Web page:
Editor's note: This contribution by the late journalist I.F. Stone first appeared in our January 1975 magazine.
In a letter to his Democratic colleagues, Sen. Bernie Sanders of VT punctured the reputations of Alan Simpson and Erskine Bowles. The two co-chaired the President's commission on so-called entitlement reform, and many pundits in the mainstream media are still slobbering all over them.
Not Bernie Sanders.
In his letter he noted that Simpson is a former conservative Republican Senator who has said outrageous things about Social Security, including referring to it as "a milk cow with 310 million tits" and insisting that Social Security is not a retirement program.
Sanders was no less sparing of Erskine Bowles, noting that he was "a board member of Morgan Stanley since 2005 and made a fortune as a Wall Street investment banker."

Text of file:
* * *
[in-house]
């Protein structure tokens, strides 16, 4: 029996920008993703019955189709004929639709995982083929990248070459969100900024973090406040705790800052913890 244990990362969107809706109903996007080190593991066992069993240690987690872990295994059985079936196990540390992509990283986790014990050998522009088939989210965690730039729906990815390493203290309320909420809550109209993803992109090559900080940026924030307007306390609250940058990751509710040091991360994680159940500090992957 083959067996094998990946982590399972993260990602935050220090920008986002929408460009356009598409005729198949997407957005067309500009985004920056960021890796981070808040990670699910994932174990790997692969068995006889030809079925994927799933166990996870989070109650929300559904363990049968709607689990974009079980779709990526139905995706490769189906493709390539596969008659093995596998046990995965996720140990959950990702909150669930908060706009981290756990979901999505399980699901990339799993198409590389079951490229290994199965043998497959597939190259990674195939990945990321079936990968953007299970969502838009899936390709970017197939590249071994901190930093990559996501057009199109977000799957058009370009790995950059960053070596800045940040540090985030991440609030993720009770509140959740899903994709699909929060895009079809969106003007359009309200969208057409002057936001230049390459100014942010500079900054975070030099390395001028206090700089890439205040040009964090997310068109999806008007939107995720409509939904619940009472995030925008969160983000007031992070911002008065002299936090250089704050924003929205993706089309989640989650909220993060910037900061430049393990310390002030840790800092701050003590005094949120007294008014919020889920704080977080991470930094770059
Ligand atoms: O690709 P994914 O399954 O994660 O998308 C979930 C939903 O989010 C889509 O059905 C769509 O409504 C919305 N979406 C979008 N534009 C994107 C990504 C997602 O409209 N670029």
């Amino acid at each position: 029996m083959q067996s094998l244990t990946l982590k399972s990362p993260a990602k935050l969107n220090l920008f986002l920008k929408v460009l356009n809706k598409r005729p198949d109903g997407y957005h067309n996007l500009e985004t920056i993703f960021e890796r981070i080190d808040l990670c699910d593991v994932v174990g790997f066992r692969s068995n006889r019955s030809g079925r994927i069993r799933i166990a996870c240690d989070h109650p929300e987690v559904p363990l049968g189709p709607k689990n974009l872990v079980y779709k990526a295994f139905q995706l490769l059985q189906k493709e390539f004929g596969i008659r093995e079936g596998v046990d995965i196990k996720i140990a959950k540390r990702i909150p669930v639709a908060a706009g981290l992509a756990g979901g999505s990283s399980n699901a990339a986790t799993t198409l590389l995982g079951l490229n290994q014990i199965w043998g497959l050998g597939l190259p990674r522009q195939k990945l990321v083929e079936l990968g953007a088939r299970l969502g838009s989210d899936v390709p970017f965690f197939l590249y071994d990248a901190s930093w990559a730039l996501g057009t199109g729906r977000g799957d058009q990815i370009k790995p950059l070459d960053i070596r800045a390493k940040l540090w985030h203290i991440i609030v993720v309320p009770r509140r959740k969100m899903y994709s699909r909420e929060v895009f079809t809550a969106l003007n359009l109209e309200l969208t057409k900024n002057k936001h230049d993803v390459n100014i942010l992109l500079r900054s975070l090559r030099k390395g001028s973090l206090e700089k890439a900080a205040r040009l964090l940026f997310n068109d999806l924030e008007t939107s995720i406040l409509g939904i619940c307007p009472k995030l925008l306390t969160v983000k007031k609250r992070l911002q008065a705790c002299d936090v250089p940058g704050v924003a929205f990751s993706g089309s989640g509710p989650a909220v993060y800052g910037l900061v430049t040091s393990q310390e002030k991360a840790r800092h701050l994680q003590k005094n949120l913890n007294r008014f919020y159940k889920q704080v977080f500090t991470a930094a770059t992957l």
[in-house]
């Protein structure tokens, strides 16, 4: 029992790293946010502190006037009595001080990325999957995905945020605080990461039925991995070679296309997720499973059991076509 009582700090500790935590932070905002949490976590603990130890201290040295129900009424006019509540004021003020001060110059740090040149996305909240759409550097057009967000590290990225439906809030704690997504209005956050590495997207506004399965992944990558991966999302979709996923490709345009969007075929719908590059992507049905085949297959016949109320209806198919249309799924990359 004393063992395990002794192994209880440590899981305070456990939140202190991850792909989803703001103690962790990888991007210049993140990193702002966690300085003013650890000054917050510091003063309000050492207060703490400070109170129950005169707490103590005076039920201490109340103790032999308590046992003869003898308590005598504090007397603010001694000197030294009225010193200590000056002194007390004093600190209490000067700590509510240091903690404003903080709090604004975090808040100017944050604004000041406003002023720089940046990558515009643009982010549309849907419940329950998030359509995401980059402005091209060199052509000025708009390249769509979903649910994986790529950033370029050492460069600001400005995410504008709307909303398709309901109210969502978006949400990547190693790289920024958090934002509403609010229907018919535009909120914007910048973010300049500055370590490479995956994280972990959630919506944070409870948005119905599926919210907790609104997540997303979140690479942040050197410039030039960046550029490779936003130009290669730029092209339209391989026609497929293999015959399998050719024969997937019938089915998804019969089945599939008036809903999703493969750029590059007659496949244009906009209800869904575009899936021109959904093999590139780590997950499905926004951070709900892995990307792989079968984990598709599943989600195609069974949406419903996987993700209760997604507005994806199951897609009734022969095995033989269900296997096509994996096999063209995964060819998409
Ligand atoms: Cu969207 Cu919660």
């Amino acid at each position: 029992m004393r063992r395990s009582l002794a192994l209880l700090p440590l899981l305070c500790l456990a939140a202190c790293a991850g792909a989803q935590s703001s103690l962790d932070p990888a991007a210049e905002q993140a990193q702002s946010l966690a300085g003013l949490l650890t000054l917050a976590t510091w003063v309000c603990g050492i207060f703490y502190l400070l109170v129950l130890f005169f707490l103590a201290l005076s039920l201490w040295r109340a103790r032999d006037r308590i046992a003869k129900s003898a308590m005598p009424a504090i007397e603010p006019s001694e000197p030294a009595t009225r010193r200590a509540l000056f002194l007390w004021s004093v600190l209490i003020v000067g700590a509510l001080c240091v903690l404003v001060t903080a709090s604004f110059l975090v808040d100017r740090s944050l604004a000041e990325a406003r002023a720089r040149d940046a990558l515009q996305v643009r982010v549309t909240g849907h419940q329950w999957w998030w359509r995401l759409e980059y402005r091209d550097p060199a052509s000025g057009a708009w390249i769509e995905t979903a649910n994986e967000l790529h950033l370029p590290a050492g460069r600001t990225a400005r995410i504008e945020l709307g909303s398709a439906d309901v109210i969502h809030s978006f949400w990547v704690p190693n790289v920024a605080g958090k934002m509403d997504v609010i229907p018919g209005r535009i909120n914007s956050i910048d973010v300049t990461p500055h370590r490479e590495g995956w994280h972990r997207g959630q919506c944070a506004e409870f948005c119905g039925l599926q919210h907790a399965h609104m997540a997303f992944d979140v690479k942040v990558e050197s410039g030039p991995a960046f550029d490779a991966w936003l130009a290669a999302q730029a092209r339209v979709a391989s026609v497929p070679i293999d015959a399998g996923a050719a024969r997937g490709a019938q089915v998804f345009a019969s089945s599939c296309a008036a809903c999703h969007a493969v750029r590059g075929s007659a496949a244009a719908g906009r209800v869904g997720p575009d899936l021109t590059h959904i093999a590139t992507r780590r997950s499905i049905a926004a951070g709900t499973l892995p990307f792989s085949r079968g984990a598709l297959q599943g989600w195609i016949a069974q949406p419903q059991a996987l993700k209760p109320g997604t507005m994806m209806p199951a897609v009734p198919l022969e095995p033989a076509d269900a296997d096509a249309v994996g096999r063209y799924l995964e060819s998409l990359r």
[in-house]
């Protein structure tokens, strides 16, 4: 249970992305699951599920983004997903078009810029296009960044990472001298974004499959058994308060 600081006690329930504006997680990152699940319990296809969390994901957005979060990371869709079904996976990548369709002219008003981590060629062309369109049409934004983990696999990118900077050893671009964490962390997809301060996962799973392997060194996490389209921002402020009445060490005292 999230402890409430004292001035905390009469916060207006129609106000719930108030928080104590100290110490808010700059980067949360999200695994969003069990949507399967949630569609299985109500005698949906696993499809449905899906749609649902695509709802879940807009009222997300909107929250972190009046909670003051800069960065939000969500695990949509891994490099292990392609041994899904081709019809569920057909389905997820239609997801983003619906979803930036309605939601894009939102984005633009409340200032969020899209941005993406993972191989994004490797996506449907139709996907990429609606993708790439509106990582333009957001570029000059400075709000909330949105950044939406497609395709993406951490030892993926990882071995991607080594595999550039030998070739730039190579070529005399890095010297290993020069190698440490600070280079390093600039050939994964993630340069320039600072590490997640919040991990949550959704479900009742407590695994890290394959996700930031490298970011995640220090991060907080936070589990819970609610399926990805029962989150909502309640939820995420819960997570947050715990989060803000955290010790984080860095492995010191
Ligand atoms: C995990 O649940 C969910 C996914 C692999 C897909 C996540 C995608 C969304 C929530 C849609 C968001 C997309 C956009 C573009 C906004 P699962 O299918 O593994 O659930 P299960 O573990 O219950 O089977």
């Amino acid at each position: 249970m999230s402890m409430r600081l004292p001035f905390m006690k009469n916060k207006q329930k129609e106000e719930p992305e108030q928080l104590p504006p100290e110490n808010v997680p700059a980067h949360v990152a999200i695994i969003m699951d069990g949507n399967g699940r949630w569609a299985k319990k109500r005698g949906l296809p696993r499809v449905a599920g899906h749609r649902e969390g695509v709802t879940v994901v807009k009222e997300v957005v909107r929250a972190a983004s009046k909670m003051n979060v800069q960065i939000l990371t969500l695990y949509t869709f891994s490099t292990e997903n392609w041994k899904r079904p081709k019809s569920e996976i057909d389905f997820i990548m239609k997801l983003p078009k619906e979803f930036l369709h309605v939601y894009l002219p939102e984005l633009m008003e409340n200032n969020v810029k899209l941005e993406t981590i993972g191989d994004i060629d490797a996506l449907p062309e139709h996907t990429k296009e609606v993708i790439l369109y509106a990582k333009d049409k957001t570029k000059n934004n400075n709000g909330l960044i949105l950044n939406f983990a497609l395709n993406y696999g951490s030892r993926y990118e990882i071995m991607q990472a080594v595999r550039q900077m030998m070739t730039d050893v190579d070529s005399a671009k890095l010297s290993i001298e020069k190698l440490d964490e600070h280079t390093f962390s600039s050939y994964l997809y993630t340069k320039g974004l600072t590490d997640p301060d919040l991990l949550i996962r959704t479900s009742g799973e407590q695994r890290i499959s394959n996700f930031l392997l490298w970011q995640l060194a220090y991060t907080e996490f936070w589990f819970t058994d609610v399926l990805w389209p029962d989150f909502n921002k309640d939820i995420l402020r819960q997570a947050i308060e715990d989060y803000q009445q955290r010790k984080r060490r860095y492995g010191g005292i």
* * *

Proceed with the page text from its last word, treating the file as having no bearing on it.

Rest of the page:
Bowles also, Sanders reminds us, referred to the Paul Ryan plan as "sensible, straightforward, honest, serious."
Sanders said what he found even more distressing was the idea that Simpson-Bowles represented a "balanced approach."
Sanders denounced their recommendations to cut Social Security benefits for current retirees and for middle class workers, to raise the retirement age to 69, to reduce taxes for the wealthy and corporations, to increase taxes on the lower class, and to increase premiums for people on Medicare, Medicaid, and the Children's Health Insurance Program.
These proposals "will cause major economic pain to virtually every American," he said, "while lowering taxes for millionaires, billionaires, and large corporations even more than President Bush."
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